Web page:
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Thursday, March 15, 2012

March 15, 2012

ELCA releases draft social statement on criminal justice
     CHICAGO (ELCA) - The Evangelical Lutheran Church in America (ELCA) is addressing issues in the U.S. criminal justice system. The perspective of an ELCA task force on the topic is featured in the "Draft Social Statement on Criminal Justice" released to ELCA members and to the public March 15. While commending positive aspects of the system, the draft conveys some dissatisfaction with many areas about the criminal justice system that urgently need reform.
"The task force was formed in response to concerns expressed from ELCA synods about the alarmingly high incarceration rates in the United States," said Cynthia Osborne, chair of the ELCA task force charged with developing the social statement.
She said the United States ranks among the top two or three countries in the world in percentage of people under control of a criminal justice system -- one out of 31 adults and, for people of color, as high as one out of 11.
"These concerns, an increasing societal doubt about the effectiveness of our national incarceration strategies in reducing crime and its harms to individuals, families and communities, compel our church to address the need for change and to ask, 'What should this church have to say about crime, its harm and justice in this country,'" said Osborne, adding that the need for change must not be understood simply in the abstract.
"We are also compelled to ask, 'What can people of faith, specifically ELCA members, do in ministry to actively participate in creating and guarding a system that is just, balanced and effective in responding to those who do harm and to those harmed?'" she said.
While the ELCA affirms the fundamental principles of the U.S.
criminal justice system, such as due process of law and the presumption of legal innocence, the draft also recognizes serious deficiencies - overly harsh sentencing and persistent inequalities based on race and class.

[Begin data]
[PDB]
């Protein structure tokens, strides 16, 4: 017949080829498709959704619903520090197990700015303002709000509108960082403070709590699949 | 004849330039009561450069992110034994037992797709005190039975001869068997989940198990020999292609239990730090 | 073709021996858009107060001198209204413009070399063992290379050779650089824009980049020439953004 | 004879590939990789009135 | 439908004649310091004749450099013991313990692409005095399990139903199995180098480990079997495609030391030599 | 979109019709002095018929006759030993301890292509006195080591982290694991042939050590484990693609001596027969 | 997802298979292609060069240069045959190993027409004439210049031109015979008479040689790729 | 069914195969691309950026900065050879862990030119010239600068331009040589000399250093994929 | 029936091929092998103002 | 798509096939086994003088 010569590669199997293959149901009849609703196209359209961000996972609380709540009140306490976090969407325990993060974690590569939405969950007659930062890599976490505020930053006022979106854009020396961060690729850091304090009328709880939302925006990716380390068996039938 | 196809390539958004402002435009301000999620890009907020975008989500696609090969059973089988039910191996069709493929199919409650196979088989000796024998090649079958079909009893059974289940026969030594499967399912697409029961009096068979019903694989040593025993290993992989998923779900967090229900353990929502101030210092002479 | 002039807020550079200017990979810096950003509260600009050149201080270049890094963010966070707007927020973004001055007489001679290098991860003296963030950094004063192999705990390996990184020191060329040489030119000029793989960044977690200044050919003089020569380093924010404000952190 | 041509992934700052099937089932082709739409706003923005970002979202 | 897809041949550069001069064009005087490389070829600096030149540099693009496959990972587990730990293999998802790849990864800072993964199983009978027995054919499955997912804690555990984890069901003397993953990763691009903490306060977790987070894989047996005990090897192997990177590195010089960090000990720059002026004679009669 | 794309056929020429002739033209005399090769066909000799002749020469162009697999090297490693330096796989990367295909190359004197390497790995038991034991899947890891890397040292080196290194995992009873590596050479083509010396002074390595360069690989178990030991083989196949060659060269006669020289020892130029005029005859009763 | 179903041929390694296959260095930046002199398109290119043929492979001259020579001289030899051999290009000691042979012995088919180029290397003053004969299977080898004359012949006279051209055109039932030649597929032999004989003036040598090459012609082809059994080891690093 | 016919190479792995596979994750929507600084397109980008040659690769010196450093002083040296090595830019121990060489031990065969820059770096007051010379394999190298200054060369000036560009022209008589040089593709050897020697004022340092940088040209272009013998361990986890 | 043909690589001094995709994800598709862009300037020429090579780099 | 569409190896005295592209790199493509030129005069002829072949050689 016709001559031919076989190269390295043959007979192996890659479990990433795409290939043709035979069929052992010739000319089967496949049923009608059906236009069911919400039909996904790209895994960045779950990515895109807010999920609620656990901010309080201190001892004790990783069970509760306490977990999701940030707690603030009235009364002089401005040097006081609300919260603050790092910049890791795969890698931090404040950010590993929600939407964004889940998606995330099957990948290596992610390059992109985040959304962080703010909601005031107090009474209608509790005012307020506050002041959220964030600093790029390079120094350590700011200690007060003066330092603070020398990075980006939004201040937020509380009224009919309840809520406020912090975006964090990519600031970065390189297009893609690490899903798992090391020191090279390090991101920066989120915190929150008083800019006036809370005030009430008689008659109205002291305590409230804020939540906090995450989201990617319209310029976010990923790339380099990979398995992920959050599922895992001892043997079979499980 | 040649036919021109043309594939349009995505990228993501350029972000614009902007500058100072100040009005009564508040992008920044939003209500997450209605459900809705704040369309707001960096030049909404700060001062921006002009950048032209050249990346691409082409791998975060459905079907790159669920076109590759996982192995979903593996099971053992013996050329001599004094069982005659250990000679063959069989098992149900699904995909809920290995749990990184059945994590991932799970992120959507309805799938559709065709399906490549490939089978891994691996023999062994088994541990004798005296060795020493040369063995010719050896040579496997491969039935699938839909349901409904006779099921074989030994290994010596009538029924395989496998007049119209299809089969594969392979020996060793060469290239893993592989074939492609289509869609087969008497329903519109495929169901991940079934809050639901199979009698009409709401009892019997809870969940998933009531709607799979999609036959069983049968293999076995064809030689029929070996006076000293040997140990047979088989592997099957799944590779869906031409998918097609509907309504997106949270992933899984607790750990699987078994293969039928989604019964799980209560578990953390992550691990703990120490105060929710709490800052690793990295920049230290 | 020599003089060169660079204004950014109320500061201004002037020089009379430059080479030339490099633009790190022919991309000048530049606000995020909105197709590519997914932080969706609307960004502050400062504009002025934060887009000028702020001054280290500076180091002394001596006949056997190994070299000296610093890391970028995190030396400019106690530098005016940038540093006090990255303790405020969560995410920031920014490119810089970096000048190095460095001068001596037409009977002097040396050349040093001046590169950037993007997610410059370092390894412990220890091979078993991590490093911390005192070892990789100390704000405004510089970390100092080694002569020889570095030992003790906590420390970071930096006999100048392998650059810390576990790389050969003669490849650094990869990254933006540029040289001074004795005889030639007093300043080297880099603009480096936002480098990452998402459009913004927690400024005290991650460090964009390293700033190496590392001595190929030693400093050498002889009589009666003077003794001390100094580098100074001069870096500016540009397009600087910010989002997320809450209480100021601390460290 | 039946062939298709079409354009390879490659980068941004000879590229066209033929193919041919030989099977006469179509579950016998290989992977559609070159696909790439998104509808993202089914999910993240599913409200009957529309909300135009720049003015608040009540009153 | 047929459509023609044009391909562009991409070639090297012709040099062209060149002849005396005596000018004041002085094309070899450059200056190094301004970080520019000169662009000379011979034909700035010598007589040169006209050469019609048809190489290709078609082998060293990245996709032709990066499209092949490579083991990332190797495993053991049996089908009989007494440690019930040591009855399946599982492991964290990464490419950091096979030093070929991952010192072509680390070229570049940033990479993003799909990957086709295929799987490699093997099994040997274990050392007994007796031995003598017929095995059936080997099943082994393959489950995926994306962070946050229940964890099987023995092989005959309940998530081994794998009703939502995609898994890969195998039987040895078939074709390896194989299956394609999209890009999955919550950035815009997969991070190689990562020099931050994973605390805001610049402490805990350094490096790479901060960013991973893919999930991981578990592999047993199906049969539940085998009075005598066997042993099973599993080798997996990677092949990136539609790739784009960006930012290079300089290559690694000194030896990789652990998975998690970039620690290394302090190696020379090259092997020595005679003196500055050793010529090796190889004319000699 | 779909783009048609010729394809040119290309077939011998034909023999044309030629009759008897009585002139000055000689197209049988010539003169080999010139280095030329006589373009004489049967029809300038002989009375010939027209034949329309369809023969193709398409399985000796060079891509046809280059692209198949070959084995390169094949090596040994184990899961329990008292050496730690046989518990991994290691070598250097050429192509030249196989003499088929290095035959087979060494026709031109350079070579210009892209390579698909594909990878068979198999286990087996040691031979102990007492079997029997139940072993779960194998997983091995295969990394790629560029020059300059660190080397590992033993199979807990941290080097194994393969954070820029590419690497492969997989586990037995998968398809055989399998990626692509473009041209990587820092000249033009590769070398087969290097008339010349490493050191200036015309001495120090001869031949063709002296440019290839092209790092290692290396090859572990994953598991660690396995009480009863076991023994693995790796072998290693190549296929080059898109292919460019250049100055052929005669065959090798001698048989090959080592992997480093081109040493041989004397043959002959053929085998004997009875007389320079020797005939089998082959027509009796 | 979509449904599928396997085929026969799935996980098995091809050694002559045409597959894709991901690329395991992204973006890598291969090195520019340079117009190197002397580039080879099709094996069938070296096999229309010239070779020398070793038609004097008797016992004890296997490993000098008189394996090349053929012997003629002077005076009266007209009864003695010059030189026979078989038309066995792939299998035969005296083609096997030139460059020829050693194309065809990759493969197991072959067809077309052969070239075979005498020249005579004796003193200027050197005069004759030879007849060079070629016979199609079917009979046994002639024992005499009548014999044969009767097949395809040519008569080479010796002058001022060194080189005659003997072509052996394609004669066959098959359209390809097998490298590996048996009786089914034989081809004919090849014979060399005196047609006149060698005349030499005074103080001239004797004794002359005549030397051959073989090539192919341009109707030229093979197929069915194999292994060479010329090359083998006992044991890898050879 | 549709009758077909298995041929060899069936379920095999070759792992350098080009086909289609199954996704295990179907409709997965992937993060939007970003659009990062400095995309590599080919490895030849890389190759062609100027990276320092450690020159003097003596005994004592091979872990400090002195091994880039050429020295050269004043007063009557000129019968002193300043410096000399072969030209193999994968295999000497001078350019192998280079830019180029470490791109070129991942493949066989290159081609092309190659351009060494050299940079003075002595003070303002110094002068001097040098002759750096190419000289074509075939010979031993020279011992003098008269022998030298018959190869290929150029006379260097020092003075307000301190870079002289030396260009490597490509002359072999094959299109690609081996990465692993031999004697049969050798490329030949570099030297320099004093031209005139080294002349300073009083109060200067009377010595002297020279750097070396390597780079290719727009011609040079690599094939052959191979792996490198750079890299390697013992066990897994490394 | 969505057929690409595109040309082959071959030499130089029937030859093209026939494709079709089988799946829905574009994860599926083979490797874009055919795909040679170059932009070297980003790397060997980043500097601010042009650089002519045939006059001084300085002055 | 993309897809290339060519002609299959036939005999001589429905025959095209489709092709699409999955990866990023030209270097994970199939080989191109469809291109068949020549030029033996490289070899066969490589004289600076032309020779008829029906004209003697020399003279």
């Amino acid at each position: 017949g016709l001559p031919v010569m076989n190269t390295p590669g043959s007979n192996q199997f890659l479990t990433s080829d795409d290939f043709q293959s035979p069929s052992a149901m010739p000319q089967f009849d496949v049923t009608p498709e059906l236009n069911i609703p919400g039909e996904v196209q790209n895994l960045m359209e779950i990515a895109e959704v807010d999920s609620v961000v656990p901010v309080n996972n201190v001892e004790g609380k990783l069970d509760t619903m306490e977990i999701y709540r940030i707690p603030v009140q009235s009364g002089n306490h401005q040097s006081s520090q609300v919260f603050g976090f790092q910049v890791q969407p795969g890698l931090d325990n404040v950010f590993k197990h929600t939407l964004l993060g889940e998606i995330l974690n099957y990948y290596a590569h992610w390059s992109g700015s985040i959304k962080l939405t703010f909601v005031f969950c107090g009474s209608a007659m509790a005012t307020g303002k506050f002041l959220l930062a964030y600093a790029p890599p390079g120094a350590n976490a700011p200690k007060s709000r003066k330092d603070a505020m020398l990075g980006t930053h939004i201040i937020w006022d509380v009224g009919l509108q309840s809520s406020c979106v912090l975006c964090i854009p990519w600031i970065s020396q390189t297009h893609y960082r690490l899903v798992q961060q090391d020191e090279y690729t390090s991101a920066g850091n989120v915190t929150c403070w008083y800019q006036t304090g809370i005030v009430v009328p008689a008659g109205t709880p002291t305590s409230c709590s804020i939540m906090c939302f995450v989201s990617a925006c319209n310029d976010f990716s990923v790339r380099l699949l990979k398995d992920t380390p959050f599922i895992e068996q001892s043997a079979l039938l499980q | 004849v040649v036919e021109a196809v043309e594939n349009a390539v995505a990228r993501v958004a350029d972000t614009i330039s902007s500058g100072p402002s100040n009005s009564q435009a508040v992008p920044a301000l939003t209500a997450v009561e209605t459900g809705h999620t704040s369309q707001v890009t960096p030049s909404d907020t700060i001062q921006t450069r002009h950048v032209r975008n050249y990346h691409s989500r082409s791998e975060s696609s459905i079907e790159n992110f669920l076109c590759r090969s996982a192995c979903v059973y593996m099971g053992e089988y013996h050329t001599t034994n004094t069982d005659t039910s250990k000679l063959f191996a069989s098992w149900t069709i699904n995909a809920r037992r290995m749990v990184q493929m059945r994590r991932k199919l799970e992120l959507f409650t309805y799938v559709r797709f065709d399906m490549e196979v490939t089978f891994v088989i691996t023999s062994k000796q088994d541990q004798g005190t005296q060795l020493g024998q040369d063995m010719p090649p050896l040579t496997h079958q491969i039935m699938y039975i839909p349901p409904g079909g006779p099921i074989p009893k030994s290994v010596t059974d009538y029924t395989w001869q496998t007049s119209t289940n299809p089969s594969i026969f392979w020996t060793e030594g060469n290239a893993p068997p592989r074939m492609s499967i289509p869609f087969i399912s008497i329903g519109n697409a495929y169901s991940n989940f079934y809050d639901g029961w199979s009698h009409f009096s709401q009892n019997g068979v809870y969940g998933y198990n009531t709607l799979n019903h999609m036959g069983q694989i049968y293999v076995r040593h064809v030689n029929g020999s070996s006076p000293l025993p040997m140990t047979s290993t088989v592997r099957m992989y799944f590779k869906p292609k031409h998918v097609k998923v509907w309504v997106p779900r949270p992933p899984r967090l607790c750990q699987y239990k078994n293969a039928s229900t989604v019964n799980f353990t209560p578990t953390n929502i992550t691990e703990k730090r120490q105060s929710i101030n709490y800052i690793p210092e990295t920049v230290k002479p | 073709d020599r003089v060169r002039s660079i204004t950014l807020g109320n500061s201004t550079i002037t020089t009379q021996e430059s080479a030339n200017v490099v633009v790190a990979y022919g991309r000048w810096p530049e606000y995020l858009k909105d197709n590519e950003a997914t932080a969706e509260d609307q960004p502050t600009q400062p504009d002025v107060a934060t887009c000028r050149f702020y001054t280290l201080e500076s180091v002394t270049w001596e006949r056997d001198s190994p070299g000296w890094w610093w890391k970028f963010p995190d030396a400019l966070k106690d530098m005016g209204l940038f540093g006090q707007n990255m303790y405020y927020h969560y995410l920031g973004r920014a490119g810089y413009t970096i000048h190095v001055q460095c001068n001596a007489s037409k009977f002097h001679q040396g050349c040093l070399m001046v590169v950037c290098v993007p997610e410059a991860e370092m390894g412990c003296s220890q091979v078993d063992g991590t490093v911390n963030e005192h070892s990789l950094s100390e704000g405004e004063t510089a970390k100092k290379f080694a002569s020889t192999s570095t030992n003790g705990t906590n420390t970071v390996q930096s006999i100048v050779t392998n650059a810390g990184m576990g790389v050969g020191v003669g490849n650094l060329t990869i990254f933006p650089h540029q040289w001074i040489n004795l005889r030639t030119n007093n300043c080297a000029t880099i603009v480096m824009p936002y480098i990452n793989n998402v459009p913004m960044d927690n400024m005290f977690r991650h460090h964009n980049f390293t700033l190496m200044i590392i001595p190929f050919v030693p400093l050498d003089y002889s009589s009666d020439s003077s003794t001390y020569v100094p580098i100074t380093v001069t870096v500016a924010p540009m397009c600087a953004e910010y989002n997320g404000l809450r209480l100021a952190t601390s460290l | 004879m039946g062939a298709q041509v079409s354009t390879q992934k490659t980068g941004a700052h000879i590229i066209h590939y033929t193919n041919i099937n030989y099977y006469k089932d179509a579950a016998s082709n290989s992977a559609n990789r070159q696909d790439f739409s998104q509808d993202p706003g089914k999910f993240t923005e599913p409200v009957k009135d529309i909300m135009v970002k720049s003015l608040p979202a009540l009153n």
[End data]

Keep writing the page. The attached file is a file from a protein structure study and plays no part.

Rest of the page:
The draft statement calls ELCA members to ministry and compassion through four practices: hearing the cries of those affected, accompaniment, hospitality and advocacy. It asks members of this church to recommit themselves to visiting the prisoner; correct the flawed criminal justice system; participate in God's work with hands and hearts and to hear the cries of people affected.
The draft social statement has a prologue and four primary sections titled "Justice"; "Yearning for ever-fuller justice"; "Wise responses of love"; and "Paths to greater justice." As a draft, the statement also includes a response form designed for the 10,000 congregations of the ELCA to share feedback.
The task force has invited the ELCA's 4.2 million members to contribute responses to its work.
Responses to the draft from ELCA congregations are due Oct. 31. The task force will review responses and use that as feedback to prepare a proposed social statement with implementing resolutions for the 2013 ELCA Churchwide Assembly to possibly consider as a formal statement on behalf of this church.
ELCA social statements are teaching documents that assist members in forming judgments on social issues. They set policy for this church and guide its advocacy and work as a public church.
The 2007 ELCA Churchwide Assembly authorized the development of a social statement on criminal justice. The task force has been studying the issues and providing resource material for members since 2008.
The draft statement is available at http://www.ELCA.org/What-We-Believe/Social-Issues/Social-Statements-in-Process/Criminal-Justice.aspx

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